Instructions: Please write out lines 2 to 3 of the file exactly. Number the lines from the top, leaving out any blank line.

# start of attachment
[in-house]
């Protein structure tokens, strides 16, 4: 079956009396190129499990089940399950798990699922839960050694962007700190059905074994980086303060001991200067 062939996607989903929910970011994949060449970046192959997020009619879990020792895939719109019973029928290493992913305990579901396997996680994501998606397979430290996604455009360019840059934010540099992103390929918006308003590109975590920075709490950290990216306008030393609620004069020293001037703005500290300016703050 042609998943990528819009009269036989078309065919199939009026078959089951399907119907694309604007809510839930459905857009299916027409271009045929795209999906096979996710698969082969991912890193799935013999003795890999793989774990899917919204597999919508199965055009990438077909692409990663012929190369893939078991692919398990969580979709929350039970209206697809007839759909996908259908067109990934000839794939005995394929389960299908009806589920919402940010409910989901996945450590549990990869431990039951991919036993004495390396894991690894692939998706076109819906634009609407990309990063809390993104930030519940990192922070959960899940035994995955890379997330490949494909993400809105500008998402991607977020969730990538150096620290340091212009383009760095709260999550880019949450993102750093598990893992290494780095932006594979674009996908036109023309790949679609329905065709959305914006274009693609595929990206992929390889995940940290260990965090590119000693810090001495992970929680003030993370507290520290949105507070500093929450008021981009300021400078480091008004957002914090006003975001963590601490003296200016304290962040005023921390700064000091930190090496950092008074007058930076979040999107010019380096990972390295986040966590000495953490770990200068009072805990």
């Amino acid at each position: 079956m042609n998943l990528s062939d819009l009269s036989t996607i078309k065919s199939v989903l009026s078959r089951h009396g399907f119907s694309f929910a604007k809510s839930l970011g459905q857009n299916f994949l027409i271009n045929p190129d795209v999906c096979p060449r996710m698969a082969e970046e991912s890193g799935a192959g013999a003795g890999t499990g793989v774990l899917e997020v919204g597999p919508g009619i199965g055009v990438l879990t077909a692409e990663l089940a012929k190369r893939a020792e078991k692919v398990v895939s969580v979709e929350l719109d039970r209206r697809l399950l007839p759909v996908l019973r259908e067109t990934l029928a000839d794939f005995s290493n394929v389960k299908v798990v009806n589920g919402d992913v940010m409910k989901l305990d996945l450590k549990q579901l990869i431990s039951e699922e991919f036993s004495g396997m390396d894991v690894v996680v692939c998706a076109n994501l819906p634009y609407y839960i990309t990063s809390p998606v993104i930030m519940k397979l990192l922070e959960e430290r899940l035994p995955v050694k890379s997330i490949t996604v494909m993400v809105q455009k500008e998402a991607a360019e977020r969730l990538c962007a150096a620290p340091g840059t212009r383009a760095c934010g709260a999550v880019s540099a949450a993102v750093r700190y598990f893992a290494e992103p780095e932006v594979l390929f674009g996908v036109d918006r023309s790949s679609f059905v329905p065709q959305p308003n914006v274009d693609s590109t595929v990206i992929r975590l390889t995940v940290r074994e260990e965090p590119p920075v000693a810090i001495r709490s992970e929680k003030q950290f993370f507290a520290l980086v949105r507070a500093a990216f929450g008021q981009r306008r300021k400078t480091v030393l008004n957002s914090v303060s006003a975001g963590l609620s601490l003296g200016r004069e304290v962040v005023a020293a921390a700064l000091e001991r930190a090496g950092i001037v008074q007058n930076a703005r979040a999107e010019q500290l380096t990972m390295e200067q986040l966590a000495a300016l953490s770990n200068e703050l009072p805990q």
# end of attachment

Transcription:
């Protein structure tokens, strides 16, 4: 079956009396190129499990089940399950798990699922839960050694962007700190059905074994980086303060001991200067 062939996607989903929910970011994949060449970046192959997020009619879990020792895939719109019973029928290493992913305990579901396997996680994501998606397979430290996604455009360019840059934010540099992103390929918006308003590109975590920075709490950290990216306008030393609620004069020293001037703005500290300016703050 042609998943990528819009009269036989078309065919199939009026078959089951399907119907694309604007809510839930459905857009299916027409271009045929795209999906096979996710698969082969991912890193799935013999003795890999793989774990899917919204597999919508199965055009990438077909692409990663012929190369893939078991692919398990969580979709929350039970209206697809007839759909996908259908067109990934000839794939005995394929389960299908009806589920919402940010409910989901996945450590549990990869431990039951991919036993004495390396894991690894692939998706076109819906634009609407990309990063809390993104930030519940990192922070959960899940035994995955890379997330490949494909993400809105500008998402991607977020969730990538150096620290340091212009383009760095709260999550880019949450993102750093598990893992290494780095932006594979674009996908036109023309790949679609329905065709959305914006274009693609595929990206992929390889995940940290260990965090590119000693810090001495992970929680003030993370507290520290949105507070500093929450008021981009300021400078480091008004957002914090006003975001963590601490003296200016304290962040005023921390700064000091930190090496950092008074007058930076979040999107010019380096990972390295986040966590000495953490770990200068009072805990």
């Amino acid at each position: 079956m042609n998943l990528s062939d819009l009269s036989t996607i078309k065919s199939v989903l009026s078959r089951h009396g399907f119907s694309f929910a604007k809510s839930l970011g459905q857009n299916f994949l027409i271009n045929p190129d795209v999906c096979p060449r996710m698969a082969e970046e991912s890193g799935a192959g013999a003795g890999t499990g793989v774990l899917e997020v919204g597999p919508g009619i199965g055009v990438l879990t077909a692409e990663l089940a012929k190369r893939a020792e078991k692919v398990v895939s969580v979709e929350l719109d039970r209206r697809l399950l007839p759909v996908l019973r259908e067109t990934l029928a000839d794939f005995s290493n394929v389960k299908v798990v009806n589920g919402d992913v940010m409910k989901l305990d996945l450590k549990q579901l990869i431990s039951e699922e991919f036993s004495g396997m390396d894991v690894v996680v692939c998706a076109n994501l819906p634009y609407y839960i990309t990063s809390p998606v993104i930030m519940k397979l990192l922070e959960e430290r899940l035994p995955v050694k890379s997330i490949t996604v494909m993400v809105q455009k500008e998402a991607a360019e977020r969730l990538c962007a150096a620290p340091g840059t212009r383009a760095c934010g709260a999550v880019s540099a949450a993102v750093r700190y598990f893992a290494e992103p780095e932006v594979l390929f674009g996908v036109d918006r023309s790949s679609f059905v329905p065709q959305p308003n914006v274009d693609s590109t595929v990206i992929r975590l390889t995940v940290r074994e260990e965090p590119p920075v000693a810090i001495r709490s992970e929680k003030q950290f993370f507290a520290l980086v949105r507070a500093a990216f929450g008021q981009r306008r300021k400078t480091v030393l008004n957002s914090v303060s006003a975001g963590l609620s601490l003296g200016r004069e304290v962040v005023a020293a921390a700064l000091e001991r930190a090496g950092i001037v008074q007058n930076a703005r979040a999107e010019q500290l380096t990972m390295e200067q986040l966590a000495a300016l953490s770990n200068e703050l009072p805990q």